7. Bake for 40 to 50 minutes.
  8. Let the cake cool completely at room temperature, then transfer it to the refrigerator and chill before serving. You can serve it chilled or bring it back down to room temperature after chilling, but chilling makes it easier to slice.


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  1. CindyD says

    Sounds like this should be called “A Little Bit of Everything Cake”. Can’t wait to try it!

  2. Denise B. says

    I’ve always served this inverted like an upside down German chocolate cake with the nuts and coconut on top. I’ve never chilled it first, but that would probably hold it together to flip it better. I’d always thought they called it an Earthquake Cake because it more often than not cracks and splits when I flip it and looks like it got shaken in an earthquake… But either way this cake is FABULOUS! It’s one of my favorites.

  3. says

    I’ve had this cake and it is so good. It’s sooooo rich. It’s one of those things I never make myself because I can’t stay away from it and don’t want it in the house. It’s great for potlucks where there is a greater calorie distribution.

  4. says

    One more thought. It’s also good with chocolate cake mix instead of the German chocolate. It’s a little less sweet that way.

  5. says

    Sue, I was wondering how it would be with regular chocolate cake mix. I think for my next shot at it I’ll follow the recipe as directed, but use the batter for Hershey’s Perfect Chocolate Cake or something like that. Denise’s comment is interesting because she mentioned she serves it inverted. I guess the early versions are inverted (hence the layer of coconut and nuts on the bottom) and the later versions are just served from the pan. What really surprised me was that the cream cheese layer was just the right sweetness. It was sweet, but I thought with that much sugar it would be overly so.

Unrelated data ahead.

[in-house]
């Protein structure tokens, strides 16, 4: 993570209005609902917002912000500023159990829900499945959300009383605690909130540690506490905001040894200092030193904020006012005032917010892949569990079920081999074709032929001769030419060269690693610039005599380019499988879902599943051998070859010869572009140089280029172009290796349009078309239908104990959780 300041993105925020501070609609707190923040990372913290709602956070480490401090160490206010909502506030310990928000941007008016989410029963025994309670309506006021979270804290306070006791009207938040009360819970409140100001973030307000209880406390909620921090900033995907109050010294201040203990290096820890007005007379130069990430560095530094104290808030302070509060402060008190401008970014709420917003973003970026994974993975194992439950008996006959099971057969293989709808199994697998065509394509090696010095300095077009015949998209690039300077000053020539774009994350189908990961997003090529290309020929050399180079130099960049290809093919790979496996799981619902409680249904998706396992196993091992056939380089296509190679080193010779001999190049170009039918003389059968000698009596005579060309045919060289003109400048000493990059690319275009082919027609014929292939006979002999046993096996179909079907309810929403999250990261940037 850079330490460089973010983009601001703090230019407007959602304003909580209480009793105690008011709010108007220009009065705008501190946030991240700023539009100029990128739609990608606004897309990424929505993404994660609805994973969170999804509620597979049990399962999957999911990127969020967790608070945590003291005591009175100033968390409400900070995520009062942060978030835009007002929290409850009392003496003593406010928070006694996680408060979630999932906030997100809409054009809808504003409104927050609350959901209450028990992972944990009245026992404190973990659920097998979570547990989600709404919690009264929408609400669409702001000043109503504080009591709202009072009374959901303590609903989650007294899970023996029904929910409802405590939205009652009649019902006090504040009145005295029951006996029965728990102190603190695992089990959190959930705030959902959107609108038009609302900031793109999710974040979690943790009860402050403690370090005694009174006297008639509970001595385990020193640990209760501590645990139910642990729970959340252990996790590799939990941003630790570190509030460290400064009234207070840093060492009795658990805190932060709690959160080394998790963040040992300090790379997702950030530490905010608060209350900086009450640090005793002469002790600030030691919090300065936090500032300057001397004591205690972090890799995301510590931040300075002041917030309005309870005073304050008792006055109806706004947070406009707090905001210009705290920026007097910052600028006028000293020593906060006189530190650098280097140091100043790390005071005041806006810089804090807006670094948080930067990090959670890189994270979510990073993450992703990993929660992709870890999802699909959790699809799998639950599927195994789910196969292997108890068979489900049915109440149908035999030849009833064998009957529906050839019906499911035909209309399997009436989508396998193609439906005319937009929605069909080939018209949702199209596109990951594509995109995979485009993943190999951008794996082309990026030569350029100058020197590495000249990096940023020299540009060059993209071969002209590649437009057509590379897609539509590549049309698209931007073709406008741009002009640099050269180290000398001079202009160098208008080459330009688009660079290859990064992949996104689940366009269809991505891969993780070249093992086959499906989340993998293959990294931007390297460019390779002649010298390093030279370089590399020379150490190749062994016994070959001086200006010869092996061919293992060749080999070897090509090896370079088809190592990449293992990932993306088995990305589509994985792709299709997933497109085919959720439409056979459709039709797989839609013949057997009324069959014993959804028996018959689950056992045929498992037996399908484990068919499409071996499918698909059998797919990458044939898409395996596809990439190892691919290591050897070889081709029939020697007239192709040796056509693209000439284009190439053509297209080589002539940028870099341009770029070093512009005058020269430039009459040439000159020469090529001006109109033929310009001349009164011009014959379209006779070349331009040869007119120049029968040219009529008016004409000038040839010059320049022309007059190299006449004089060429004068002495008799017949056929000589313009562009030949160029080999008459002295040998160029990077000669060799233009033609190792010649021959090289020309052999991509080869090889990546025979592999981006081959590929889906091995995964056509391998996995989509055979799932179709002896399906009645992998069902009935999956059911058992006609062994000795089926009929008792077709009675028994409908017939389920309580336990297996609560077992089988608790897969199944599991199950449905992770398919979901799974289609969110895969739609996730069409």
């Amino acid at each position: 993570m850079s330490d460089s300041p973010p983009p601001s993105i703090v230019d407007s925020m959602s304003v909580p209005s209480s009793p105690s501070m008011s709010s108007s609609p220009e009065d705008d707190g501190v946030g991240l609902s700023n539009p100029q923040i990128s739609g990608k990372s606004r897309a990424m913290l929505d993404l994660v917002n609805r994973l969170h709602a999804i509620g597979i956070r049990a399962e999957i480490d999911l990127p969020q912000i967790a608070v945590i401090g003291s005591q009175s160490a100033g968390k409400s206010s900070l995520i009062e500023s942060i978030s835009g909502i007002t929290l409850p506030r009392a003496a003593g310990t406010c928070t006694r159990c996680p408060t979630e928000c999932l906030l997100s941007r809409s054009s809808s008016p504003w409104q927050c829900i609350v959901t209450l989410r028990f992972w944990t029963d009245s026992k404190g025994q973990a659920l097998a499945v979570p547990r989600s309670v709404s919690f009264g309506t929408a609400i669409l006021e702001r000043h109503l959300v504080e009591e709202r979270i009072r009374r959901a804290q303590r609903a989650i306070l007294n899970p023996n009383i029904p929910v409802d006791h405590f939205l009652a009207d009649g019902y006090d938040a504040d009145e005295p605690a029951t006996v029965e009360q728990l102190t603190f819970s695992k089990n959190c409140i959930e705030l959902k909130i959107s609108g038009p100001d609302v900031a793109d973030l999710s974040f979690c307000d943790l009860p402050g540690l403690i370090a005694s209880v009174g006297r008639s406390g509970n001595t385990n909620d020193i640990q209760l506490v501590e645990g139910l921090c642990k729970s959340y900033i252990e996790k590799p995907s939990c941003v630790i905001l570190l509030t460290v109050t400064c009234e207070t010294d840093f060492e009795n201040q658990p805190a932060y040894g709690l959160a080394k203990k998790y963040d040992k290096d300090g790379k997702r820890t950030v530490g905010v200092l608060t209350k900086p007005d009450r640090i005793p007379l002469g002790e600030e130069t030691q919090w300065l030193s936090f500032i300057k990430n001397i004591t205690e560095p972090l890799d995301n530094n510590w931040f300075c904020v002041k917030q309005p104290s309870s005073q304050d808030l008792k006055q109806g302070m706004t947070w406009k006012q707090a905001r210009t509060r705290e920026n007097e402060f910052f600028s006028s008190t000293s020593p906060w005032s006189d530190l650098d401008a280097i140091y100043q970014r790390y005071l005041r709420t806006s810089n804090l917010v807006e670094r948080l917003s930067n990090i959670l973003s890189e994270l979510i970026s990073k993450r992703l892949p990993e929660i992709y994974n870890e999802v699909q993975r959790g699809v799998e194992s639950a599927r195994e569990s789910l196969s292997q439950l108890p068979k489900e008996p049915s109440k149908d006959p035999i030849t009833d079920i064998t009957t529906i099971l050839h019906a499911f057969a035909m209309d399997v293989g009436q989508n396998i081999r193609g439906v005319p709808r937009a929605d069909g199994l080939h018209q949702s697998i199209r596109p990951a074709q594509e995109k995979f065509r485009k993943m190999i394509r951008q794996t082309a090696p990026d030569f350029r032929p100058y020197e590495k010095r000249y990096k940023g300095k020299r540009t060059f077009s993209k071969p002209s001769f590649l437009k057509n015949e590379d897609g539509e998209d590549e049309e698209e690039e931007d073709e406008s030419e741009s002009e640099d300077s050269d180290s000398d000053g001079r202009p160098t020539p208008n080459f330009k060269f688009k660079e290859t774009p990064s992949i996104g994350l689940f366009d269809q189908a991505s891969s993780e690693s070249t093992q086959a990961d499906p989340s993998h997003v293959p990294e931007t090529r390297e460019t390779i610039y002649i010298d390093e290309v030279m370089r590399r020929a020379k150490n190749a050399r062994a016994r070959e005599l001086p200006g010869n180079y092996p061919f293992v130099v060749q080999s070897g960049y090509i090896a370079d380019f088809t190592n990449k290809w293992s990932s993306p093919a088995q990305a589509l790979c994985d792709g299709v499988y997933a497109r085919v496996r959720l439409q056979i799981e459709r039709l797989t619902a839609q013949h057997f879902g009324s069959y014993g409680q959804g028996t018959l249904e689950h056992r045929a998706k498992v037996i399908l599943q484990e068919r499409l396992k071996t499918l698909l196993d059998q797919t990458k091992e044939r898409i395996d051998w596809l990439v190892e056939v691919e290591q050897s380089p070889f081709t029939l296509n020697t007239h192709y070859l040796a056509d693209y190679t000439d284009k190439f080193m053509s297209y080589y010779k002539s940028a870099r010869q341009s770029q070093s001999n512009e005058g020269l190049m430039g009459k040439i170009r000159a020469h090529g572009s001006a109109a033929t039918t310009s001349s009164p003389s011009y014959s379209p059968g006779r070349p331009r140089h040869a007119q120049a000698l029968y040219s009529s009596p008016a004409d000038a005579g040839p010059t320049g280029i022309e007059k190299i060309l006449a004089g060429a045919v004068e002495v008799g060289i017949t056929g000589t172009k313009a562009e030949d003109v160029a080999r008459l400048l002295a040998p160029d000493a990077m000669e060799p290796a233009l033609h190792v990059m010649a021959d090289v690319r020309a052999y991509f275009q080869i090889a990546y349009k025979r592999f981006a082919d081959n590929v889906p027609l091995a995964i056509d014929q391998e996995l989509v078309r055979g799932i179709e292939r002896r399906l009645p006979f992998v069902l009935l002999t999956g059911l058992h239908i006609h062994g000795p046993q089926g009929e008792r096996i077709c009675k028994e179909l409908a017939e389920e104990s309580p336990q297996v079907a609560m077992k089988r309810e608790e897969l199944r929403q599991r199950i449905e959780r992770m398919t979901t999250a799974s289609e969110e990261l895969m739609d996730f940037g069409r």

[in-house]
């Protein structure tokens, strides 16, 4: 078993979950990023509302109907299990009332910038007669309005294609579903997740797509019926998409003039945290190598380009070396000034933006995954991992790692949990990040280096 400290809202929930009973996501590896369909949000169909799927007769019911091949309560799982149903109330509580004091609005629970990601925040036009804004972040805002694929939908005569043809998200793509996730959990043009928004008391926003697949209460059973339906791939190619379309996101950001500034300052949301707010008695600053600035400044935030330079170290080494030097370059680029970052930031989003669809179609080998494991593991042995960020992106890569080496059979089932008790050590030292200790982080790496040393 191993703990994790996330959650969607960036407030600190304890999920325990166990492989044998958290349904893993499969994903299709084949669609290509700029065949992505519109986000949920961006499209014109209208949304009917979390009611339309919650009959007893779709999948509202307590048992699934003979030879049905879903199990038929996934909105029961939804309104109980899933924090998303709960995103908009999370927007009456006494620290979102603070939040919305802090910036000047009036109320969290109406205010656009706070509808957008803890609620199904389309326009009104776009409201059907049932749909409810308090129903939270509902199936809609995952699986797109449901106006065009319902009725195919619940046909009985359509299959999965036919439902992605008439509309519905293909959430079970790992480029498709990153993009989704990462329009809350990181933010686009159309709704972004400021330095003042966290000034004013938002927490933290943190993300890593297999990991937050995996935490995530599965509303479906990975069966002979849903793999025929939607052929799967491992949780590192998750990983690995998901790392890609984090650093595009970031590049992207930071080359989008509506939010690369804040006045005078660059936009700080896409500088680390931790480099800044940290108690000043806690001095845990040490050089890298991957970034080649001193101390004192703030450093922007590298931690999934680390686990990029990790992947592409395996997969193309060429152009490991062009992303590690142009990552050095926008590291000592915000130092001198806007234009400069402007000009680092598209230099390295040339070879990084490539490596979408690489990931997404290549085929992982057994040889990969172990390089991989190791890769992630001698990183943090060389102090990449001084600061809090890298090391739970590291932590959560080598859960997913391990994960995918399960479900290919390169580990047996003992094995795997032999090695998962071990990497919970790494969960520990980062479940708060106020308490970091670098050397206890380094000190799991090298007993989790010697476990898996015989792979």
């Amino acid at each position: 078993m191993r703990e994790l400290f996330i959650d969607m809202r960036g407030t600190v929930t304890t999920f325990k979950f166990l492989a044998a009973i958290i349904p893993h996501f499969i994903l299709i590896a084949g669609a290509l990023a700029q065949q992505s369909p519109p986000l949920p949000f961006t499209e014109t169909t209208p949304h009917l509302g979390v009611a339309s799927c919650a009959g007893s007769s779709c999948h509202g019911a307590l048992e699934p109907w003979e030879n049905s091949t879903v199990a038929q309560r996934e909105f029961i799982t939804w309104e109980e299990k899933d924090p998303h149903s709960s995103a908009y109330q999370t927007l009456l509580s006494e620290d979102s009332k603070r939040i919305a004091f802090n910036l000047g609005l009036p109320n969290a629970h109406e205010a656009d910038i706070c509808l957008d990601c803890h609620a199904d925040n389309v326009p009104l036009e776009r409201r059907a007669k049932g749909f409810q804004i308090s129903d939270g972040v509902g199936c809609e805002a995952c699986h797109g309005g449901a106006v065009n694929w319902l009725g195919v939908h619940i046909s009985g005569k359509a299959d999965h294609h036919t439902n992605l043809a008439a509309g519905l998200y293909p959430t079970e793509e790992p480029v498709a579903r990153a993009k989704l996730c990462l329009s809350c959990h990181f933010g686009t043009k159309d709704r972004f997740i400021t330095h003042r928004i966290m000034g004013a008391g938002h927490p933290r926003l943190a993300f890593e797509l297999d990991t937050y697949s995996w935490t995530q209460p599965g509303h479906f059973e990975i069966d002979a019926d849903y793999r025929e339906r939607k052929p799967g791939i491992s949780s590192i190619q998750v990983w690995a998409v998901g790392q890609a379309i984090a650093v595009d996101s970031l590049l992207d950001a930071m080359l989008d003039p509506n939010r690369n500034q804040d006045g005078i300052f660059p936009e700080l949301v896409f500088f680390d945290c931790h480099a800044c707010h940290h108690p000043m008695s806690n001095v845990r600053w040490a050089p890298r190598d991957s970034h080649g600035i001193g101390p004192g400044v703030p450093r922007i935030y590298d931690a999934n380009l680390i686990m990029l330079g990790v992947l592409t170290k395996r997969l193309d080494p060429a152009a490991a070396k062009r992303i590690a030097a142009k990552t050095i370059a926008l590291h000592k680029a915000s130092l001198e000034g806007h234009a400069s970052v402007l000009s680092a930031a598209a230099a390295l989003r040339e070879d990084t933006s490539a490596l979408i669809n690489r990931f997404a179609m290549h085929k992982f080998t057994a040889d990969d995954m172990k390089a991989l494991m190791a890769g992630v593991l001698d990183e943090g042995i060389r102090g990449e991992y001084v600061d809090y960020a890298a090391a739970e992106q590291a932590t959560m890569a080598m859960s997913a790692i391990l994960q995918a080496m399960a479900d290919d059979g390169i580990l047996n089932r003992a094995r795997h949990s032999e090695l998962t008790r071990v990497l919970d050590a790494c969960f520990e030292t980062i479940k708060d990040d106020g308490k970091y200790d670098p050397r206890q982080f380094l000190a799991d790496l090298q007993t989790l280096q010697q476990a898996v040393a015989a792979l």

6. says

    I’ve never seen it inverted but it s a good idea! I like the idea of making a home made version with a basic chocolate cake recipe.

  7. says

    Cool looking cake-I’ve never heard of this. I like the idea of using a darker chocolate cake since I’m not a German chocolate fan.

  8. olga says

    OMG… got to try this..
    can´t believe i started my diet today.. i wish i had seen this blog yesterday.

  9. LinC says

    Wow! This is a great dessert. I made it over the weekend to take to a cook-out, and it was a big hit. I inverted it as Denise suggested, lining the pan with parchment paper to guarantee a good release. I couldn’t find a German chocolate cake mix, so I used a Duncan Hines “Swiss” chocolate cake mix. (Have you noticed how much Betty Crocker mixes have been downsized?)

  10. says

    Lin, thanks for the review! I need to make it again using the inverted technique. Also, I’m glad to hear Swiss Chocolate worked well. And yes, I’ve noticed the downsizing across cake mix brands. Luckily, with this recipe you just follow whatever directions are on the box for making the batter.